Dreamchaser is classical crossover superstar Sarah Brightman's first studio recording in five years. The offering was inspired by her decision to become the first singer in outer space. She has already spent time training, and is scheduled to blast off to the International Space Station in 2015. Mike Hedges and Sally Herbert (the latter formerly of the Banderas) helmed these sessions with heavy hands and regal elegance. The set opens with the spacy classical pop of "Angel," written by Herbert and Jerry Burns specifically for the singer. Its enormous strings, electronic percussion, throbbing bassline, disembodied backing voices, guitars, and harp offer a dramatic entrance -- especially when the choir enters to cap it. Up next is the first eye-opener: her reading of Elbow's "One Day Like This." Her voice is surrounded by sequenced synths, painstakingly arranged strings, and ambient textures, turning this indie pop gem into the mainstream, grown-up variety, yet keeping the song's integrity. She follows it with a reading of Sigur Rós' "Glosoli," with English lyrics by Squeeze's Chris Difford. The beautiful, subtle soundscapes of this Icelandic band are absent here, replaced by a more pronounced sense of melody. That said, ambient sounds, layers of cellos and violincellos, a restrained backing chorus, and drums that sound like muted thunder create a stellar backdrop for Brightman's gorgeous vocal. Her readings of the "Lento e Largo" from Henryk Górecki's Symphony No. 3 and Rimsky-Korsakov's "A Song of India" are less successful, however, due to so much reverb that Brightman actually gets swamped in the mix. Another standout is her version of Sia's confessional "Breathe Me." Framed in sparse keyboards and warm spacious electronics before the other instruments enter, her vocal is treated with digital delay and reverb tastefully, adding dimension to a track she makes her own. Likewise, pushing her version of the Cocteau Twins' "Eperdu" out further on an excess ledge -- while remaining faithful to the basic production -- works quite well, even if it is less delightfully alien than the original. That said, her reading of Paul McCartney's "Venus and Mars" falls quite flat, containing none of the charm written into the tune. Though Dreamchaser may not win her many new fans -- she doesn't need them -- it's is a shoo-in for fans. Despite some missteps, Brightman stretches her comfort zone again; she gets points for even attempting some of these songs. That she pulls off her most daring choices is a testament to her artistry.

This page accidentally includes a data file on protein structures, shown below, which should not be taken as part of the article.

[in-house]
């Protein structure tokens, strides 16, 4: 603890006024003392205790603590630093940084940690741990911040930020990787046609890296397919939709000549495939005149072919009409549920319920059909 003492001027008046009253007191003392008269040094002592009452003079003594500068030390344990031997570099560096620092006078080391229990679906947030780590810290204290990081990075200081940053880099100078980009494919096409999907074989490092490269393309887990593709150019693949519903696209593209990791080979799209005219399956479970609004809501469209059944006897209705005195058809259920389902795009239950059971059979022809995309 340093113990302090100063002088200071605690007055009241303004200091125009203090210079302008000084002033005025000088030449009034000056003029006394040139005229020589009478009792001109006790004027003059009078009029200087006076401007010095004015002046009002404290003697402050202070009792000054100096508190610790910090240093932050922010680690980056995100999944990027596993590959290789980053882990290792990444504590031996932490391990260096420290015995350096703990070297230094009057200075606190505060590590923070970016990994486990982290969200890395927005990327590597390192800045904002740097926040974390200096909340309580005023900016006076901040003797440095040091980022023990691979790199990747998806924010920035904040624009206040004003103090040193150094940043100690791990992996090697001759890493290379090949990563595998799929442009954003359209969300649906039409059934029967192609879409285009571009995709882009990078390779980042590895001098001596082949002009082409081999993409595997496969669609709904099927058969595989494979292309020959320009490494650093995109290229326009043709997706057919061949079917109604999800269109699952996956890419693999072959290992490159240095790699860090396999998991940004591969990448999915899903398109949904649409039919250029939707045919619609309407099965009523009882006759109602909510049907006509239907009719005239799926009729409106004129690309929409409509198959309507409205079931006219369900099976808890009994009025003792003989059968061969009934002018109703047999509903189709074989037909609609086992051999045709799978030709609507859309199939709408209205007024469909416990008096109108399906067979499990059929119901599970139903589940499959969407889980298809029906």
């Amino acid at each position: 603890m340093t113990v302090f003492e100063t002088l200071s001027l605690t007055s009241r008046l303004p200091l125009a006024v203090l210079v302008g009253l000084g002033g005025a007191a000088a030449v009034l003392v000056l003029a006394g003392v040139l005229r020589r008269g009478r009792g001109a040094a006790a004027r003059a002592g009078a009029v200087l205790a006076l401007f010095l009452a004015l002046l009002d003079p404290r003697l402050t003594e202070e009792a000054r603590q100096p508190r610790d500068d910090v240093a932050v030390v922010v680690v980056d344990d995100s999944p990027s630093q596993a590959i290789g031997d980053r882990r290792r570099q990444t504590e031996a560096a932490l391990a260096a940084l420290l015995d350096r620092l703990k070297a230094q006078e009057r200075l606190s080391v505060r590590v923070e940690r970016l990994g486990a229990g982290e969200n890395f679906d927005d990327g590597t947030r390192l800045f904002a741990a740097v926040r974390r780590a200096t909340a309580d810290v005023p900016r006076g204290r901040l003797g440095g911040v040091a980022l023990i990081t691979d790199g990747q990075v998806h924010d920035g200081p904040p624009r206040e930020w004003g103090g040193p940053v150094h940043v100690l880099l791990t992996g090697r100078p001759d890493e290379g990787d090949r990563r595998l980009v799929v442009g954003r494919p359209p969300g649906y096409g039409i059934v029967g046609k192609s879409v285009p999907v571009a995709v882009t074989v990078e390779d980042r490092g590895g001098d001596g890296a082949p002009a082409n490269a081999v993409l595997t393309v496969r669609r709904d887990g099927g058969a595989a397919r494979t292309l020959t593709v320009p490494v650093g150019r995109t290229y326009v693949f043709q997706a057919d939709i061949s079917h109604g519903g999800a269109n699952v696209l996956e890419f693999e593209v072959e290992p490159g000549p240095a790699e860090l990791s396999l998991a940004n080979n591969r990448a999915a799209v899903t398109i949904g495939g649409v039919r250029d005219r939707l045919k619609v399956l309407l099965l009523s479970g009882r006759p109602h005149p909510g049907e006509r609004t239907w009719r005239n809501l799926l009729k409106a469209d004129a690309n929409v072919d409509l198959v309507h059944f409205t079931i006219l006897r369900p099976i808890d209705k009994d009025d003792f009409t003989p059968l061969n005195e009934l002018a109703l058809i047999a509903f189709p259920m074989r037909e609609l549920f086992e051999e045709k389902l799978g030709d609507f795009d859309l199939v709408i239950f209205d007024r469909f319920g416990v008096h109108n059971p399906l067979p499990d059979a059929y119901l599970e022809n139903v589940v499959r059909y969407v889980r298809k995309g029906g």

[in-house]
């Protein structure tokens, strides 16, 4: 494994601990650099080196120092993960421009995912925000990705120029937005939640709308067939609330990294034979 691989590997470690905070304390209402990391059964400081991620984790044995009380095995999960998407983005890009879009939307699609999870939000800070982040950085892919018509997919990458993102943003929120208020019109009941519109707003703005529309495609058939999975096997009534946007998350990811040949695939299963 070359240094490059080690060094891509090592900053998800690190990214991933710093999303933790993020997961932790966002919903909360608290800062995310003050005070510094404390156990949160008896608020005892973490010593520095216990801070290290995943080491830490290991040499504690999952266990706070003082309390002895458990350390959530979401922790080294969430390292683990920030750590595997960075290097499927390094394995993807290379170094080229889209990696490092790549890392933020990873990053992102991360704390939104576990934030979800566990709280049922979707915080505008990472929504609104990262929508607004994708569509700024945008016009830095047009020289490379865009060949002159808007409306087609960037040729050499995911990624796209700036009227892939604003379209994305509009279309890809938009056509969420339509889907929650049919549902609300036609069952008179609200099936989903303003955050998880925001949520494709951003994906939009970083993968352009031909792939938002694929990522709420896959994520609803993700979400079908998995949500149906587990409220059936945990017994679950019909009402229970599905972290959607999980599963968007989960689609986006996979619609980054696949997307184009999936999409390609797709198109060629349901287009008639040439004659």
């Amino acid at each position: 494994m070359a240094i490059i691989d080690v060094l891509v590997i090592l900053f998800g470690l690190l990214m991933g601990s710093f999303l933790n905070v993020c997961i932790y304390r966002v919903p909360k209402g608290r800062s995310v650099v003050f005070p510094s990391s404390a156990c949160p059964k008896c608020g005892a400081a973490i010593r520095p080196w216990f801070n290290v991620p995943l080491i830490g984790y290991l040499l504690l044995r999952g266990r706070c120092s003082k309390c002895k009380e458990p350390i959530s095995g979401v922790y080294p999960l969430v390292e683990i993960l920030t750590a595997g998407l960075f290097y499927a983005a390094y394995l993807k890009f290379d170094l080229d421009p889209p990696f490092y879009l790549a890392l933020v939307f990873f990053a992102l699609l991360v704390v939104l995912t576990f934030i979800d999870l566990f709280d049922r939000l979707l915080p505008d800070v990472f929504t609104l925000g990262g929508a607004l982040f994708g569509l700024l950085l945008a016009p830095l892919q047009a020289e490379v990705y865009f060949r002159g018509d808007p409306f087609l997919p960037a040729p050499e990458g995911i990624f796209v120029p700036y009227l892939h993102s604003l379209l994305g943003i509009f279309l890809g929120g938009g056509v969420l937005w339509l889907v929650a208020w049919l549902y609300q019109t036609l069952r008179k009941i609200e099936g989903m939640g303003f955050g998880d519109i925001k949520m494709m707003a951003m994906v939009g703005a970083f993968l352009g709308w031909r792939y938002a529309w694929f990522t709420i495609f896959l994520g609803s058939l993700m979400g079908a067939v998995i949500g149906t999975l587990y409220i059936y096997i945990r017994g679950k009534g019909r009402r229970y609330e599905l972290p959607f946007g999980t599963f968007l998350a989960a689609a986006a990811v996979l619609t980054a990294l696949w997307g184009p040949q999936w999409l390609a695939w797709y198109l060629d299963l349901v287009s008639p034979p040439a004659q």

AllMusic Review by Thom Jurek